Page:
The biggest misconception people have is that girls go into sex trade willingly and they know what they’re getting into, or they’re doing it because they want to. The truth is that they’re forced into it by desperation. What I’ve seen is that maybe they were a foster-care kid, and they didn’t get food or clothes and their foster parents presented sex trafficking as an option, and they did it because they were desperate for those basic human needs. Or their parents were homeless, so they were homeless growing up and living on the streets and needed, again, food and clothing, those basic survival needs.

None of the girls that we’ve encountered so far, and we’ve worked with over 1,800, have gone into it willingly. It’s because they need money, they need something to support themselves, and sometimes to support their kids. We need to provide them with more opportunities. There shouldn’t be girls who have to go into sex trafficking because there is no other option or because they don’t have the skills, resources, or support they need to get another job.

What keeps you motivated when you’re busy or stressed? 

When I see girls’ lives transforming in front of my eyes, that keeps pushing me to do more. I see girls getting jobs and becoming independent, or simply becoming confident and believing in themselves like they never did before. Or even girls having, like, restored hope that people genuinely care about them and want to help them have a better life, and to be reminded that people are not just here to take advantage of them. When I see that shift in their mind-set, it comes out in their actions and in how they express themselves. When I see that, I know we can’t stop. There are so many girls who need help.

How have the women around you shaped your view of leadership and strength?

My mom is a huge role model. She raised both my sister and I with warmth but also strength and determination. And that’s something we carry with us on a daily basis. She’s all about positivity and about doing good things for others, but doing it everyday. It’s not just a once-a-month thing or a once-in-a-while thing. When you do good for people, not only do you feel good but it’s impacting them in a good way too. More than anything she raised us with really strong values. My sister and I believe that anything is possible if you put your mind to it and surround yourself with the right people. When you have people around you who support you and your journey, that completely changes your ability to do things.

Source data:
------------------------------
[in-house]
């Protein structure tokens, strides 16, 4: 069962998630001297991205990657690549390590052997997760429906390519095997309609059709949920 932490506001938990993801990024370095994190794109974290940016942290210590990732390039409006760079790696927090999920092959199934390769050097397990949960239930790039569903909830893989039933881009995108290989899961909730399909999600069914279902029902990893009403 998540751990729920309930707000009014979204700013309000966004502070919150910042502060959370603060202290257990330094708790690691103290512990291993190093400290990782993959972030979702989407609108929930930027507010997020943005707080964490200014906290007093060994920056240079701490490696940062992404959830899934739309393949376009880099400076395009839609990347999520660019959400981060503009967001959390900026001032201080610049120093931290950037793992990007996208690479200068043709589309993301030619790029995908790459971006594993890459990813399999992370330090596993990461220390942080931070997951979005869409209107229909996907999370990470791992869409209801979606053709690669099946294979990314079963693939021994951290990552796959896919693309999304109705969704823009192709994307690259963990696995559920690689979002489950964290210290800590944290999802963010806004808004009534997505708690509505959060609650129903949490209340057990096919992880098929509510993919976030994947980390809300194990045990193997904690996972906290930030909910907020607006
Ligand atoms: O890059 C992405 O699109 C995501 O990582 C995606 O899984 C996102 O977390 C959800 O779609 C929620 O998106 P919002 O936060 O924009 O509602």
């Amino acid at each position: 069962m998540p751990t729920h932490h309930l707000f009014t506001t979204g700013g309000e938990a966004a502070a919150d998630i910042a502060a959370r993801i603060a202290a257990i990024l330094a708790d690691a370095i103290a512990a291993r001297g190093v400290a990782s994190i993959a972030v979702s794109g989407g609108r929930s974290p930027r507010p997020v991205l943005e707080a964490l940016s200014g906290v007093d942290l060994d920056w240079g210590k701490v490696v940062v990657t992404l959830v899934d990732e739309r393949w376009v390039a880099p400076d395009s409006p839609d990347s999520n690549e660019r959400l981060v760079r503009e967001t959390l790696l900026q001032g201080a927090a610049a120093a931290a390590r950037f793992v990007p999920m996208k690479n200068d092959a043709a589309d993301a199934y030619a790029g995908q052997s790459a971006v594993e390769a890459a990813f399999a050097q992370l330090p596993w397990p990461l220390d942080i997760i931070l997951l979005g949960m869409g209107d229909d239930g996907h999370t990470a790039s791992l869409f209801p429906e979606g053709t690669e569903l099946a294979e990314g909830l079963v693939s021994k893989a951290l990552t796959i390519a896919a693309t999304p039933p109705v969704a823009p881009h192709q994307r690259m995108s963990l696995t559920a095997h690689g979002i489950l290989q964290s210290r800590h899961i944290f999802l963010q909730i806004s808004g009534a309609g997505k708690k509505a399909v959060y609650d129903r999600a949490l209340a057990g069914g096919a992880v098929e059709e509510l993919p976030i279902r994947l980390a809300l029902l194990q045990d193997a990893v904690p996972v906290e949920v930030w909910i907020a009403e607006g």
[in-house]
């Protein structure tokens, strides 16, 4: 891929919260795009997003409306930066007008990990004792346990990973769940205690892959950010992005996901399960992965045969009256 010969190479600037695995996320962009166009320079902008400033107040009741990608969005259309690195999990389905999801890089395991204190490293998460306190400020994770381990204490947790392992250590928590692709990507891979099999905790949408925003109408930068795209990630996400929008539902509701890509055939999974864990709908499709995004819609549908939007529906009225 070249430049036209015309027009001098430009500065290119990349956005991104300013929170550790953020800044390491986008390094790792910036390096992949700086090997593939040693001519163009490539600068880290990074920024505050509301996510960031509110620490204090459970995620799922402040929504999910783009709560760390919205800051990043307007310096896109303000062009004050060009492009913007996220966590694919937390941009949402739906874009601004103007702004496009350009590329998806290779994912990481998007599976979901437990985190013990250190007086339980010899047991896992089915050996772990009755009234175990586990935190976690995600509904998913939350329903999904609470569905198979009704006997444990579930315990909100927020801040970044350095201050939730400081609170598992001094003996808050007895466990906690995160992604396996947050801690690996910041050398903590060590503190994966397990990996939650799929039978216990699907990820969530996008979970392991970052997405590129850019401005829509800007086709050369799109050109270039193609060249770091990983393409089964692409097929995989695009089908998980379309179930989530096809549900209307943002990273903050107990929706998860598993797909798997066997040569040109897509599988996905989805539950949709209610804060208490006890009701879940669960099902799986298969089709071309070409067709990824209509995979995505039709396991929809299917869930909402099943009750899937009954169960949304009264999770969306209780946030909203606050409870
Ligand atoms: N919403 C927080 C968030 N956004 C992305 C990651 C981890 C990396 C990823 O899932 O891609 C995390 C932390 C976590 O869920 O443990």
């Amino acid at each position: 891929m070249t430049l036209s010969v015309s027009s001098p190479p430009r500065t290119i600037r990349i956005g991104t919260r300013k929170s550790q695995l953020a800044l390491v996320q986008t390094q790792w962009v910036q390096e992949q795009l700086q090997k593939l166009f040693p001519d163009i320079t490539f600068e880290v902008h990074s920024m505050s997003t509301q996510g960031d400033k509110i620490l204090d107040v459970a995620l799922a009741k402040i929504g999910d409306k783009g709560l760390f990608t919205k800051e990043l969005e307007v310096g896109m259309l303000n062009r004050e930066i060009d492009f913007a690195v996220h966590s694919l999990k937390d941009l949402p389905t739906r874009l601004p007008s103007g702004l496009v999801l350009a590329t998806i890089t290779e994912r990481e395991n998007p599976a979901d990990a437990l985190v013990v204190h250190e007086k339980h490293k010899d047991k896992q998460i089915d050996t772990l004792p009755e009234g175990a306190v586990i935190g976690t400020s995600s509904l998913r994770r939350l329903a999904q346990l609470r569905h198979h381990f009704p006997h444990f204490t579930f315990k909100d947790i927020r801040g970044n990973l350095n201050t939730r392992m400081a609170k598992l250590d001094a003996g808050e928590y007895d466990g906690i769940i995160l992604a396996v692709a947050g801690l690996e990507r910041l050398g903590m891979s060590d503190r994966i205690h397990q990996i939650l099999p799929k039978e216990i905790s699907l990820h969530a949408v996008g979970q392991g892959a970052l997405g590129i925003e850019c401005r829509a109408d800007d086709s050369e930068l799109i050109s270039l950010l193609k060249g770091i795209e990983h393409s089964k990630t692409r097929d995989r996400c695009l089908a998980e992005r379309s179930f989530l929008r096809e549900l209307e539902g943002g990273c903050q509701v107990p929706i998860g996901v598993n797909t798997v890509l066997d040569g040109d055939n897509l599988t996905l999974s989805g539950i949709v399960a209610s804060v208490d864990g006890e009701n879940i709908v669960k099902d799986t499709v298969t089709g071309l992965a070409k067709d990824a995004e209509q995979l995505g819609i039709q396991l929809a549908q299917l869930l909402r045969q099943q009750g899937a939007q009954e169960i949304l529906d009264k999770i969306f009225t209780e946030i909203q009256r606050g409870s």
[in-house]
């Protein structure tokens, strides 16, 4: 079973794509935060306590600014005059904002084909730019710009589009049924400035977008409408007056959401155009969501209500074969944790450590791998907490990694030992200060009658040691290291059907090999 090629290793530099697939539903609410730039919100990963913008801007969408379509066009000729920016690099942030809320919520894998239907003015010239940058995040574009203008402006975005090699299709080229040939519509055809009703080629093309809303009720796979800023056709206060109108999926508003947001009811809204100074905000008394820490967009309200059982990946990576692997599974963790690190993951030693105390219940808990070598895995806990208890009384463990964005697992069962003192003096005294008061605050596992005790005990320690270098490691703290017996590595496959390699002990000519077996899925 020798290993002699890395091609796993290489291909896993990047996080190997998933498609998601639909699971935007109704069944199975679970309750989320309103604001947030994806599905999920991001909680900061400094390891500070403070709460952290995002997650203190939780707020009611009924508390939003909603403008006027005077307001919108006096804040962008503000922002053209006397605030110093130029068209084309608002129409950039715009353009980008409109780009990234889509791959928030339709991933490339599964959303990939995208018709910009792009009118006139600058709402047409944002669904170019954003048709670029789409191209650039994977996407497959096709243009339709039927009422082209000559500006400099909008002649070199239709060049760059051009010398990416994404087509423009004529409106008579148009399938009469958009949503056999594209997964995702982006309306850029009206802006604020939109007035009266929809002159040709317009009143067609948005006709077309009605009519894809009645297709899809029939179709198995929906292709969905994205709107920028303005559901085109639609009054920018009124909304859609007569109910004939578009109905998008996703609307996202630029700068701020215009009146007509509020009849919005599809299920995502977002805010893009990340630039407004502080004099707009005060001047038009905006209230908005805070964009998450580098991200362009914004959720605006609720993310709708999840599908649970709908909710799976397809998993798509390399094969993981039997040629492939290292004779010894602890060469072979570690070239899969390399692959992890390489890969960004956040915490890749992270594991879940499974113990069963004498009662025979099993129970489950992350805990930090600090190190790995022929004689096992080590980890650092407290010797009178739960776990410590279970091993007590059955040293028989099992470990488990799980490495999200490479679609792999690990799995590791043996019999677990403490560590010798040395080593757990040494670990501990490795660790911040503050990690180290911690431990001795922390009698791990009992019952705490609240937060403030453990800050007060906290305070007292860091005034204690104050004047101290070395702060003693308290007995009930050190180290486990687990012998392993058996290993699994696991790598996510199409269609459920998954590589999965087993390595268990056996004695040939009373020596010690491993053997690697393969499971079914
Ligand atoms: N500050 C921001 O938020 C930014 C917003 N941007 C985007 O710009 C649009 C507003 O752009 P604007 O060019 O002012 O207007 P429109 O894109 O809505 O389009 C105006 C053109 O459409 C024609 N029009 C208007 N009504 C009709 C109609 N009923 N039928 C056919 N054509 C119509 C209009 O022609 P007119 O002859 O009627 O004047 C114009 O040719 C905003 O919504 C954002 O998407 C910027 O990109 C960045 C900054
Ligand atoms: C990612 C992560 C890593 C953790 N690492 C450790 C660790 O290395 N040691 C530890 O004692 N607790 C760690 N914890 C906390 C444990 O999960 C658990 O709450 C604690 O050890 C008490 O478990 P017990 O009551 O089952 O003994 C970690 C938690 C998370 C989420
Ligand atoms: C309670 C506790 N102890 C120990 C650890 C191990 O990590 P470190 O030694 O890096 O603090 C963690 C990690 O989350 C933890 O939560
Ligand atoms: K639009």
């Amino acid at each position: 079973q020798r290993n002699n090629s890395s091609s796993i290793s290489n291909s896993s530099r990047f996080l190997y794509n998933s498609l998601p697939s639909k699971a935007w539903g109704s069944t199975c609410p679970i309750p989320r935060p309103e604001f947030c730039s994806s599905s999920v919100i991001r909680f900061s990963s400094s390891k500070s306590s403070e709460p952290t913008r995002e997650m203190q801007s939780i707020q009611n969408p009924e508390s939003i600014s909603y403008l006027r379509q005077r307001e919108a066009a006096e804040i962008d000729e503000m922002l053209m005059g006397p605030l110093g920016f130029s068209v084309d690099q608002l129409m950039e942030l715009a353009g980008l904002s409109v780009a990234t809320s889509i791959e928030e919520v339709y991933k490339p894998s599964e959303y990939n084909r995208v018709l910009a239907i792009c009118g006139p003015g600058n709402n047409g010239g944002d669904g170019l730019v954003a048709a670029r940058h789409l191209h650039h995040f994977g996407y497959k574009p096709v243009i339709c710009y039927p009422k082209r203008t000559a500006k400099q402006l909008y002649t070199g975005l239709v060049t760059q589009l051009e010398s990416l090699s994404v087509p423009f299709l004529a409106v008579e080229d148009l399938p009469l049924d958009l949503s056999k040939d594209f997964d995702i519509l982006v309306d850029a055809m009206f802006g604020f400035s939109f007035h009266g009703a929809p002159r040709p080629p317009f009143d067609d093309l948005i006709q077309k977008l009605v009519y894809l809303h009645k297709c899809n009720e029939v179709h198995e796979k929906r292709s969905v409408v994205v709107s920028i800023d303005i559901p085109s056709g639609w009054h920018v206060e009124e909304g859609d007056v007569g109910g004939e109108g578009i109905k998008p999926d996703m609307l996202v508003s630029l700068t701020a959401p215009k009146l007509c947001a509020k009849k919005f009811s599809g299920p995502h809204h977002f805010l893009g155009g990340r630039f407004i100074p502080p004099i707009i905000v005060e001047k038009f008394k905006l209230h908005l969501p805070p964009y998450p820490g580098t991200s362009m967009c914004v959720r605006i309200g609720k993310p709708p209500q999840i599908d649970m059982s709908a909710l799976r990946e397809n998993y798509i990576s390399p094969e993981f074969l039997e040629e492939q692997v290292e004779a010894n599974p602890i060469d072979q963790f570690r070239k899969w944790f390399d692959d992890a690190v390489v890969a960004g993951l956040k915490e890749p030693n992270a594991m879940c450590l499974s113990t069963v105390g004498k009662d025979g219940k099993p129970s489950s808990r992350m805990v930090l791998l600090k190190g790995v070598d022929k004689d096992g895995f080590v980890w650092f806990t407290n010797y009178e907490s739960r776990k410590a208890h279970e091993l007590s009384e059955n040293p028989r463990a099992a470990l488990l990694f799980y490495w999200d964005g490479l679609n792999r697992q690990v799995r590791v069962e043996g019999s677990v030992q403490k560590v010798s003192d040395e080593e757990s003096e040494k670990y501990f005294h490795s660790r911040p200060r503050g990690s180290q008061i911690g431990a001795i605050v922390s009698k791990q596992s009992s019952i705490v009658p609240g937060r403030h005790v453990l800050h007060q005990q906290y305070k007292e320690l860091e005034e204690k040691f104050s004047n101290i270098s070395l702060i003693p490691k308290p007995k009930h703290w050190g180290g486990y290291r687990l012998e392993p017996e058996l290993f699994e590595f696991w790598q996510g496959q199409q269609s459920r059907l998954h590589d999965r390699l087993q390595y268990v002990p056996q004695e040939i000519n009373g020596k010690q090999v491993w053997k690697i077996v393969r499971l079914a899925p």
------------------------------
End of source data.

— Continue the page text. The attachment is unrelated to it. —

What advice would you give other girls and women who are working hard to meet their goals and follow their dreams?

I would say that persistence is key. You’ll get a lot of “No’s” starting off. But that shouldn’t discourage you and that shouldn’t stop you from continually moving forward. There are going to be ups and downs and things that you don’t get. For me, it’s always like, Why didn’t we get that grant or that support or partnership? But honestly, everything does happen for a reason. Those instances made us evaluate what we were doing and that was really important for us as an organization. Surround yourself with people who want to support you and are willing to work with you. It’s going to take a team no matter what dream it is. It’s hard to go at anything alone.

A 17-Year-Old Who Started Her Own Nonprofit